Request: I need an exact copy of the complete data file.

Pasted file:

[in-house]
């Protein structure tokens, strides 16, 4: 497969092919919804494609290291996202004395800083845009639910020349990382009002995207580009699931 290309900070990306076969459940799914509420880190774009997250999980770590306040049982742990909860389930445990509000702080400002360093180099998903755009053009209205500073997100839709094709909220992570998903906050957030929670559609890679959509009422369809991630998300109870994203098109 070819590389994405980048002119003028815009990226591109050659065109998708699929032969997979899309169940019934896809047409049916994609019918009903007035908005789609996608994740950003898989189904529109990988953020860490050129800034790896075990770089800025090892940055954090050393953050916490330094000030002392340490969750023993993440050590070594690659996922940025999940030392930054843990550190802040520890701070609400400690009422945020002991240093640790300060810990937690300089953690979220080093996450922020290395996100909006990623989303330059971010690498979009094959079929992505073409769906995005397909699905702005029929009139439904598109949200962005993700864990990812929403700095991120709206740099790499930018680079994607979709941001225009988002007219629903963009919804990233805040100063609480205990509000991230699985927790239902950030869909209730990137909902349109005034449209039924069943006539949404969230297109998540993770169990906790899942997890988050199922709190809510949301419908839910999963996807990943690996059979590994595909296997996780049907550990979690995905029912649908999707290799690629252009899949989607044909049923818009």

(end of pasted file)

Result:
[in-house]
């Protein structure tokens, strides 16, 4: 497969092919919804494609290291996202004395800083845009639910020349990382009002995207580009699931 290309900070990306076969459940799914509420880190774009997250999980770590306040049982742990909860389930445990509000702080400002360093180099998903755009053009209205500073997100839709094709909220992570998903906050957030929670559609890679959509009422369809991630998300109870994203098109 070819590389994405980048002119003028815009990226591109050659065109998708699929032969997979899309169940019934896809047409049916994609019918009903007035908005789609996608994740950003898989189904529109990988953020860490050129800034790896075990770089800025090892940055954090050393953050916490330094000030002392340490969750023993993440050590070594690659996922940025999940030392930054843990550190802040520890701070609400400690009422945020002991240093640790300060810990937690300089953690979220080093996450922020290395996100909006990623989303330059971010690498979009094959079929992505073409769906995005397909699905702005029929009139439904598109949200962005993700864990990812929403700095991120709206740099790499930018680079994607979709941001225009988002007219629903963009919804990233805040100063609480205990509000991230699985927790239902950030869909209730990137909902349109005034449209039924069943006539949404969230297109998540993770169990906790899942997890988050199922709190809510949301419908839910999963996807990943690996059979590994595909296997996780049907550990979690995905029912649908999707290799690629252009899949989607044909049923818009």